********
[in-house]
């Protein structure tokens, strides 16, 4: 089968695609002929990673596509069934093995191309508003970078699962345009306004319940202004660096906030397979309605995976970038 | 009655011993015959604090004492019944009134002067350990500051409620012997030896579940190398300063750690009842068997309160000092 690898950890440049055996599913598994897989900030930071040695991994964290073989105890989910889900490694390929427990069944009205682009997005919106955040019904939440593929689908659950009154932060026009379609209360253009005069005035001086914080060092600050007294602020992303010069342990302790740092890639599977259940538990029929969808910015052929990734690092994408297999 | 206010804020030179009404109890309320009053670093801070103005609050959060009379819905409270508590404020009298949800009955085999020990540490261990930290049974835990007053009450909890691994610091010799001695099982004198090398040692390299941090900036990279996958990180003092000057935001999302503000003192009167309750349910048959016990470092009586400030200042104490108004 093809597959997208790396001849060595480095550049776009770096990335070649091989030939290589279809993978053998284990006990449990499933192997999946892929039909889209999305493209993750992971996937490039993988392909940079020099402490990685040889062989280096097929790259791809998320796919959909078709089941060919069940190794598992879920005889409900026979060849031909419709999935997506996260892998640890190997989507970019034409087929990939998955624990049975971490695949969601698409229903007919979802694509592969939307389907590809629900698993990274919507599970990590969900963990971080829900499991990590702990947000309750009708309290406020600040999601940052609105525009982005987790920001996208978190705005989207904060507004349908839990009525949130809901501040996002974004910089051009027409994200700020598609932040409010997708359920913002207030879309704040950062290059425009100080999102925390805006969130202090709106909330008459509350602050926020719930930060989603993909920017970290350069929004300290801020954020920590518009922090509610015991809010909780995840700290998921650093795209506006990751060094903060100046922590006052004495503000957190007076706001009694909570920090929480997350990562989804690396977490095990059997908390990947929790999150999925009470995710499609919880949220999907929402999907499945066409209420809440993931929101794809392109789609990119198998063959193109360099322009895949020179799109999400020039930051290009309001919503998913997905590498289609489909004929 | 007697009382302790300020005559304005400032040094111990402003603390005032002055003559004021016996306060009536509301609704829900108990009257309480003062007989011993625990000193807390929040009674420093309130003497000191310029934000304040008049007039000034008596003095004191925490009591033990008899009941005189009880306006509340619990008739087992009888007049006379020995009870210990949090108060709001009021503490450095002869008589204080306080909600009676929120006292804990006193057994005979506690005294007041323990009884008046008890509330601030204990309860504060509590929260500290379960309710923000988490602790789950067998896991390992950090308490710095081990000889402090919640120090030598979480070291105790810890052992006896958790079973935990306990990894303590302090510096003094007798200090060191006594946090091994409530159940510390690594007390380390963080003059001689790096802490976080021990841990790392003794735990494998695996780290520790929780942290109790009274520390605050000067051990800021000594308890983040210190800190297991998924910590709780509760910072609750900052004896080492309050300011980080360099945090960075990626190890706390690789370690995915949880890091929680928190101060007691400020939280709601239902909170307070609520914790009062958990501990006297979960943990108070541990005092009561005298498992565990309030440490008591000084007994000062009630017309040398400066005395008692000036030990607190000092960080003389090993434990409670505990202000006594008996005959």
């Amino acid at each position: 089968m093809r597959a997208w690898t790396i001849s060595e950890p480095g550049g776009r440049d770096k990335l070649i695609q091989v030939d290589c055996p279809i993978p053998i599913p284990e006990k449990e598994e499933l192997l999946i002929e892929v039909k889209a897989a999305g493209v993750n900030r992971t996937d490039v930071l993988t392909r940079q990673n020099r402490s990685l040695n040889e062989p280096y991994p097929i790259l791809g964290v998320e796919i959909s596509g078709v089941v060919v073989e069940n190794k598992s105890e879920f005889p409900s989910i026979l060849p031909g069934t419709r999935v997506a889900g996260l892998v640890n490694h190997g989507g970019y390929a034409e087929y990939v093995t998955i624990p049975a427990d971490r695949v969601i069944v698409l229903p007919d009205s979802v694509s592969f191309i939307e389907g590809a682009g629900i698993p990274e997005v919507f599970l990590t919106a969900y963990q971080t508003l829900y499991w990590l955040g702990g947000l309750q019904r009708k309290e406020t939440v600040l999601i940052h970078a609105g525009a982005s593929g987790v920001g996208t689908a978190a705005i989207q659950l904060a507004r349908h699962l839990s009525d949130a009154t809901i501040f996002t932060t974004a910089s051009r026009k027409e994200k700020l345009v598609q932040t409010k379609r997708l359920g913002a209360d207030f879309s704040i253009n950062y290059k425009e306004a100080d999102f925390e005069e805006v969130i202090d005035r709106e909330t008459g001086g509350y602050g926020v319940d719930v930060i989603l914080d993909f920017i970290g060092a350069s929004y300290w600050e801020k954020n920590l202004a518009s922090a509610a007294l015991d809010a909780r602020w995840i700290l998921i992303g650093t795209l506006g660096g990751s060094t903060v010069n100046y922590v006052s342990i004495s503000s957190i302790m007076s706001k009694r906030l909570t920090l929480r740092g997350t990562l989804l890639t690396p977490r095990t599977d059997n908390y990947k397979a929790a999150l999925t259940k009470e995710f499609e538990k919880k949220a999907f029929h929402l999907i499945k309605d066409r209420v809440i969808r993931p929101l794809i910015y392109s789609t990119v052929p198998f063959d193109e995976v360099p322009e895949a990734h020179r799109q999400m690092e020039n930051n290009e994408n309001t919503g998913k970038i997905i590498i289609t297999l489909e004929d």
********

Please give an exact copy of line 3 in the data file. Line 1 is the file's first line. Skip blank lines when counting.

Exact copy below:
């Amino acid at each position: 089968m093809r597959a997208w690898t790396i001849s060595e950890p480095g550049g776009r440049d770096k990335l070649i695609q091989v030939d290589c055996p279809i993978p053998i599913p284990e006990k449990e598994e499933l192997l999946i002929e892929v039909k889209a897989a999305g493209v993750n900030r992971t996937d490039v930071l993988t392909r940079q990673n020099r402490s990685l040695n040889e062989p280096y991994p097929i790259l791809g964290v998320e796919i959909s596509g078709v089941v060919v073989e069940n190794k598992s105890e879920f005889p409900s989910i026979l060849p031909g069934t419709r999935v997506a889900g996260l892998v640890n490694h190997g989507g970019y390929a034409e087929y990939v093995t998955i624990p049975a427990d971490r695949v969601i069944v698409l229903p007919d009205s979802v694509s592969f191309i939307e389907g590809a682009g629900i698993p990274e997005v919507f599970l990590t919106a969900y963990q971080t508003l829900y499991w990590l955040g702990g947000l309750q019904r009708k309290e406020t939440v600040l999601i940052h970078a609105g525009a982005s593929g987790v920001g996208t689908a978190a705005i989207q659950l904060a507004r349908h699962l839990s009525d949130a009154t809901i501040f996002t932060t974004a910089s051009r026009k027409e994200k700020l345009v598609q932040t409010k379609r997708l359920g913002a209360d207030f879309s704040i253009n950062y290059k425009e306004a100080d999102f925390e005069e805006v969130i202090d005035r709106e909330t008459g001086g509350y602050g926020v319940d719930v930060i989603l914080d993909f920017i970290g060092a350069s929004y300290w600050e801020k954020n920590l202004a518009s922090a509610a007294l015991d809010a909780r602020w995840i700290l998921i992303g650093t795209l506006g660096g990751s060094t903060v010069n100046y922590v006052s342990i004495s503000s957190i302790m007076s706001k009694r906030l909570t920090l929480r740092g997350t990562l989804l890639t690396p977490r095990t599977d059997n908390y990947k397979a929790a999150l999925t259940k009470e995710f499609e538990k919880k949220a999907f029929h929402l999907i499945k309605d066409r209420v809440i969808r993931p929101l794809i910015y392109s789609t990119v052929p198998f063959d193109e995976v360099p322009e895949a990734h020179r799109q999400m690092e020039n930051n290009e994408n309001t919503g998913k970038i997905i590498i289609t297999l489909e004929d």